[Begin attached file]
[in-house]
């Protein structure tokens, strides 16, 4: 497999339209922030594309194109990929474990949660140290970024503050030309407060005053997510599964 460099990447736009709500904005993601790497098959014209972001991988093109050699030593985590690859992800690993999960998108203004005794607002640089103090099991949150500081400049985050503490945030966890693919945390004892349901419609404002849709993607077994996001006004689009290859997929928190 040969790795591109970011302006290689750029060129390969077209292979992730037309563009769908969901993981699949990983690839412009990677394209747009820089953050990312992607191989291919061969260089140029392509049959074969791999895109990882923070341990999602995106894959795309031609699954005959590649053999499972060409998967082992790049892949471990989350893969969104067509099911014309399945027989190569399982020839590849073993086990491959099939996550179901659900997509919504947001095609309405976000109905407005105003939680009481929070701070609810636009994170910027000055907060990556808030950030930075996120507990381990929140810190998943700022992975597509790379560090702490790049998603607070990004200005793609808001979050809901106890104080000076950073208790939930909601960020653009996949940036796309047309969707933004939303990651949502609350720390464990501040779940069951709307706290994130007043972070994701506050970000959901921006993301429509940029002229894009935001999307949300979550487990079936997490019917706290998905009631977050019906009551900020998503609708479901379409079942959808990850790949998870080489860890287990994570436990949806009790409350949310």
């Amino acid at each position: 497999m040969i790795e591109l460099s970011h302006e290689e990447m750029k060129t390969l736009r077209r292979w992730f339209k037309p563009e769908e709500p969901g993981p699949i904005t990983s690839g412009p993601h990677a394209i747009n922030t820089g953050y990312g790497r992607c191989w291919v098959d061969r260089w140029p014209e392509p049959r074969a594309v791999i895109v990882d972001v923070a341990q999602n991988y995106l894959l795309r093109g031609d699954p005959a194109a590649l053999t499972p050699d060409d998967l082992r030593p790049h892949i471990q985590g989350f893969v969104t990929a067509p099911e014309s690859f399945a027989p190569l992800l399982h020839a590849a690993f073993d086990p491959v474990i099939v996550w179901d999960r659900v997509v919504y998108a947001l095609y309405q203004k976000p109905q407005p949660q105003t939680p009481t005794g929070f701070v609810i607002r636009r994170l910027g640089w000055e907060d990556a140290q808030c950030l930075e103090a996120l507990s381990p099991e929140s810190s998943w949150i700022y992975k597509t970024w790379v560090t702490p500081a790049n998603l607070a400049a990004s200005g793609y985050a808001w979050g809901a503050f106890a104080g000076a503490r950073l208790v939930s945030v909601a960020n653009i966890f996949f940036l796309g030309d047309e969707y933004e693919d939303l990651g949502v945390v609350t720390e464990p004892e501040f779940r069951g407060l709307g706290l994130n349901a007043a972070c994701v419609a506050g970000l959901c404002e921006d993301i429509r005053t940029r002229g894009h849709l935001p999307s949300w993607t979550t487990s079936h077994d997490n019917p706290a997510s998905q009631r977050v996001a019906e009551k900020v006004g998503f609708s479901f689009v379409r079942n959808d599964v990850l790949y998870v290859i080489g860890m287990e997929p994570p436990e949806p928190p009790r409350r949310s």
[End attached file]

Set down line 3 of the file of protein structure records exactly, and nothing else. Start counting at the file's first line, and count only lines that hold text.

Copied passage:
């Amino acid at each position: 497999m040969i790795e591109l460099s970011h302006e290689e990447m750029k060129t390969l736009r077209r292979w992730f339209k037309p563009e769908e709500p969901g993981p699949i904005t990983s690839g412009p993601h990677a394209i747009n922030t820089g953050y990312g790497r992607c191989w291919v098959d061969r260089w140029p014209e392509p049959r074969a594309v791999i895109v990882d972001v923070a341990q999602n991988y995106l894959l795309r093109g031609d699954p005959a194109a590649l053999t499972p050699d060409d998967l082992r030593p790049h892949i471990q985590g989350f893969v969104t990929a067509p099911e014309s690859f399945a027989p190569l992800l399982h020839a590849a690993f073993d086990p491959v474990i099939v996550w179901d999960r659900v997509v919504y998108a947001l095609y309405q203004k976000p109905q407005p949660q105003t939680p009481t005794g929070f701070v609810i607002r636009r994170l910027g640089w000055e907060d990556a140290q808030c950030l930075e103090a996120l507990s381990p099991e929140s810190s998943w949150i700022y992975k597509t970024w790379v560090t702490p500081a790049n998603l607070a400049a990004s200005g793609y985050a808001w979050g809901a503050f106890a104080g000076a503490r950073l208790v939930s945030v909601a960020n653009i966890f996949f940036l796309g030309d047309e969707y933004e693919d939303l990651g949502v945390v609350t720390e464990p004892e501040f779940r069951g407060l709307g706290l994130n349901a007043a972070c994701v419609a506050g970000l959901c404002e921006d993301i429509r005053t940029r002229g894009h849709l935001p999307s949300w993607t979550t487990s079936h077994d997490n019917p706290a997510s998905q009631r977050v996001a019906e009551k900020v006004g998503f609708s479901f689009v379409r079942n959808d599964v990850l790949y998870v290859i080489g860890m287990e997929p994570p436990e949806p928190p009790r409350r949310s």